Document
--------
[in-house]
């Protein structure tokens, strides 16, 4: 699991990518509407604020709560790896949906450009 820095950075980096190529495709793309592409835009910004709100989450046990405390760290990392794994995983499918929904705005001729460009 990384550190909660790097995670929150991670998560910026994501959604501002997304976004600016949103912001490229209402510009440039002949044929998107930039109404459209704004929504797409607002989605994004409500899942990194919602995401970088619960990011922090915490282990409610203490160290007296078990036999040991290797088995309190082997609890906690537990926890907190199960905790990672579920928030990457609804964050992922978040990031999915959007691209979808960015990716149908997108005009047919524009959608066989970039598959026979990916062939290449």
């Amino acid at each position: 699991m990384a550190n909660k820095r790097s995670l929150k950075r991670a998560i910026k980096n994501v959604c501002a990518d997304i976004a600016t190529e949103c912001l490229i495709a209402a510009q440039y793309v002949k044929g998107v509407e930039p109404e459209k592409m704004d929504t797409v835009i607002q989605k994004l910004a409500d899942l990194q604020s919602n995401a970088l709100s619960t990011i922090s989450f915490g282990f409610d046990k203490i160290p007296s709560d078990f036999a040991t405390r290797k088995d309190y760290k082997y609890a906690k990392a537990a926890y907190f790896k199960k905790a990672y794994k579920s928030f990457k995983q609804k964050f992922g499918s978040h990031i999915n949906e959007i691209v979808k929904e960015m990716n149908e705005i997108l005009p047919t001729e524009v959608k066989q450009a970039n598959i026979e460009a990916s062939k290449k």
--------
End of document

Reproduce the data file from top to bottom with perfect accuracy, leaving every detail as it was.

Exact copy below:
[in-house]
């Protein structure tokens, strides 16, 4: 699991990518509407604020709560790896949906450009 820095950075980096190529495709793309592409835009910004709100989450046990405390760290990392794994995983499918929904705005001729460009 990384550190909660790097995670929150991670998560910026994501959604501002997304976004600016949103912001490229209402510009440039002949044929998107930039109404459209704004929504797409607002989605994004409500899942990194919602995401970088619960990011922090915490282990409610203490160290007296078990036999040991290797088995309190082997609890906690537990926890907190199960905790990672579920928030990457609804964050992922978040990031999915959007691209979808960015990716149908997108005009047919524009959608066989970039598959026979990916062939290449």
């Amino acid at each position: 699991m990384a550190n909660k820095r790097s995670l929150k950075r991670a998560i910026k980096n994501v959604c501002a990518d997304i976004a600016t190529e949103c912001l490229i495709a209402a510009q440039y793309v002949k044929g998107v509407e930039p109404e459209k592409m704004d929504t797409v835009i607002q989605k994004l910004a409500d899942l990194q604020s919602n995401a970088l709100s619960t990011i922090s989450f915490g282990f409610d046990k203490i160290p007296s709560d078990f036999a040991t405390r290797k088995d309190y760290k082997y609890a906690k990392a537990a926890y907190f790896k199960k905790a990672y794994k579920s928030f990457k995983q609804k964050f992922g499918s978040h990031i999915n949906e959007i691209v979808k929904e960015m990716n149908e705005i997108l005009p047919t001729e524009v959608k066989q450009a970039n598959i026979e460009a990916s062939k290449k």